FIG. 9 shows an elevational view of an evacuee wearing the poncho having fasteners and a hood, the poncho is formed to fit about the shoulders of the evacuee;
FIG. 10 shows an elevational view of the poncho having a hood, arms, fastener, the poncho is formed to fit about the shoulders of the evacuee;
FIG. 11 shows a top view of a blanket that can be formed into a poncho; and
FIG. 12 shows an elevational view of an evacuee wearing the blanket of FIG. 11 formed into a poncho.
FIGS. 1 and 2 show a portable kit 10 having a package 12 including a carrying arrangement or handles 20. The package 12 is defined by a plurality of walls 11 and an opening 13 which may be closed by a fastener 14, such as a zipper or a hook and loop fastener, better known as VelcroŽ. Included as part of the package 12 is a transparent or semi-transparent sidewall 30 that permits an evacuee to readily view the contents of the kit 10. Alternatively, as shown in FIG. 2, one of the walls, such as sidewall 30, may be hinged to (by hinges 32) or removable from the remainder of the walls of the case so that the contents can be easily removed from the case. A releasable locking arrangement 34 is provided so that the hinged wall can be maintained in a closed, locked position when not in use. Hence, an evacuee in an emergency can easily access the contents of the kit in order to lessen any confusion that may arise by the evacuee during the emergency. As shown in FIG. 3, the handles 20 permit the evacuee 21 to carry the kit 10 during an emergency. The handles 20 also can be used in conjunction with a hanger or a nail for hanging the kit 10 in an easily accessible location.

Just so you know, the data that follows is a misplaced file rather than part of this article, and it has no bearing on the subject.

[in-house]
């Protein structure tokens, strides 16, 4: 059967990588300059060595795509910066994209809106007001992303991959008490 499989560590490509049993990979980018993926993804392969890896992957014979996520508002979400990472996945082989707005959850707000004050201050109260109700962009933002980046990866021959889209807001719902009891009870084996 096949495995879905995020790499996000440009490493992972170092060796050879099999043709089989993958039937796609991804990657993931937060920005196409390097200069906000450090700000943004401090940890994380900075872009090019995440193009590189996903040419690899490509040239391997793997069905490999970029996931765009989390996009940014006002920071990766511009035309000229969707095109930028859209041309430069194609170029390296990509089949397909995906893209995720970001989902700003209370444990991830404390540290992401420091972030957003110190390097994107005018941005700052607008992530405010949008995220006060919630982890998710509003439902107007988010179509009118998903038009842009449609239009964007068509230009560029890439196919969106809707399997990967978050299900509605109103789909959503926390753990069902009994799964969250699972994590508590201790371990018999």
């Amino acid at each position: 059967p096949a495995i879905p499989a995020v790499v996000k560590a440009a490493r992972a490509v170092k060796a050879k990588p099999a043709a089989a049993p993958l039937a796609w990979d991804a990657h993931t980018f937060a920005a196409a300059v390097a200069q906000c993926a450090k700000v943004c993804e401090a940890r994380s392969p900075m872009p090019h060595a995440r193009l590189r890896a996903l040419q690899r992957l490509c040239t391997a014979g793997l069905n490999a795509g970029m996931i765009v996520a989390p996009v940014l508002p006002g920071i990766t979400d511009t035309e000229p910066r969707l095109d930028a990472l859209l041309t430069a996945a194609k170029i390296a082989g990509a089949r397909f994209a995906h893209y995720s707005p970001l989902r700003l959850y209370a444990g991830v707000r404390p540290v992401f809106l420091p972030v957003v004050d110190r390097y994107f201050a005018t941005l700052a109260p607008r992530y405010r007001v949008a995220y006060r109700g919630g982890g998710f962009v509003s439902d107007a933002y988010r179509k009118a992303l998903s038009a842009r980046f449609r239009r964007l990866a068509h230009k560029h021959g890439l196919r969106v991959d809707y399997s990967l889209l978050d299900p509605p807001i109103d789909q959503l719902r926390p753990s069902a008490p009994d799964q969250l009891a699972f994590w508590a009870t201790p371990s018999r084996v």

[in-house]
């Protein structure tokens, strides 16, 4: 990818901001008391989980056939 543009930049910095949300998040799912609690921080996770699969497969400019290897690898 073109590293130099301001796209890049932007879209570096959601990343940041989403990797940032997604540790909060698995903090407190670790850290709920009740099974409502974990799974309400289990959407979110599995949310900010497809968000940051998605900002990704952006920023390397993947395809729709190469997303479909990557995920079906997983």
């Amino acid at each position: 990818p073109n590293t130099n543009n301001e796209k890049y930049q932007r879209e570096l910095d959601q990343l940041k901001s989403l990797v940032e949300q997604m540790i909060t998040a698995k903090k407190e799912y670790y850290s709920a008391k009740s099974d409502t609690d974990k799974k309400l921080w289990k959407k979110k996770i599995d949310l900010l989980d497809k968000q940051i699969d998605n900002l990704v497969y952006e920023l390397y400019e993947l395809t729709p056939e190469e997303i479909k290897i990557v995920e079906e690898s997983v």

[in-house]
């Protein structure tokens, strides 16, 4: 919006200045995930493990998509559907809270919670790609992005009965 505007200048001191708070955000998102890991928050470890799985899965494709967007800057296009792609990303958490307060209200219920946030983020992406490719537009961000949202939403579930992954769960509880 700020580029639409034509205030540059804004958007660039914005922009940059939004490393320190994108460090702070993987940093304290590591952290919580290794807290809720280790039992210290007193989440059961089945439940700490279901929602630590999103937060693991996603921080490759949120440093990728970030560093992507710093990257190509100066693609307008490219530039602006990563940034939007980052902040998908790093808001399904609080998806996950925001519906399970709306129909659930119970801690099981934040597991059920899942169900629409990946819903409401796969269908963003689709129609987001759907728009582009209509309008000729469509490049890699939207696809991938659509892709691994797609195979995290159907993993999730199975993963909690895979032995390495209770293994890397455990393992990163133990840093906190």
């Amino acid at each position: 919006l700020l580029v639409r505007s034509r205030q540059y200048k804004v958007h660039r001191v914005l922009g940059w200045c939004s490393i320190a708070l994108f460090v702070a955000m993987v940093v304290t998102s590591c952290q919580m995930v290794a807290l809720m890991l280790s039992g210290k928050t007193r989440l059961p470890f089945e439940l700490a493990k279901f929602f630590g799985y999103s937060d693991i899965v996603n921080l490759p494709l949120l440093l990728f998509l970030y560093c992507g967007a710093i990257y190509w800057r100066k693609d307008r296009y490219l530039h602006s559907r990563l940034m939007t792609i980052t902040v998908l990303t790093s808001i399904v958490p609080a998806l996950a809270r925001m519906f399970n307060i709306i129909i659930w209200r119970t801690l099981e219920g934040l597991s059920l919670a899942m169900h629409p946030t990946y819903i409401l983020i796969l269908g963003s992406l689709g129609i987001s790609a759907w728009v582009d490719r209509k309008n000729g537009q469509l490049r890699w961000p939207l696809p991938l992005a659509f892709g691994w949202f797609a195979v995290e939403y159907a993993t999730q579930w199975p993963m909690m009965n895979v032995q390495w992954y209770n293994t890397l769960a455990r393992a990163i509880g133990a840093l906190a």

The kit 10 contains a folded blanket or poncho 39, a flashlight 50, indicia 60 and a fire-safety strip 70 as shown in the package 12 of FIG. 2. The blanket or poncho 39 is made of a material, preferably wool, that resists burning and does not emit noxious odors or fumes when burned. The blanket or poncho 39 serves to protect the evacuee from the elements. More specifically, in an emergency situation, the evacuee must often leave the dwelling room or apartment with little protection. Hence, the blanket or poncho 39 serves to shield the evacuee from flame, inclement weather and shock. The flashlight 50 can be used by the evacuee to assist him or her in low-lighting situations that are often present during fire and other emergencies.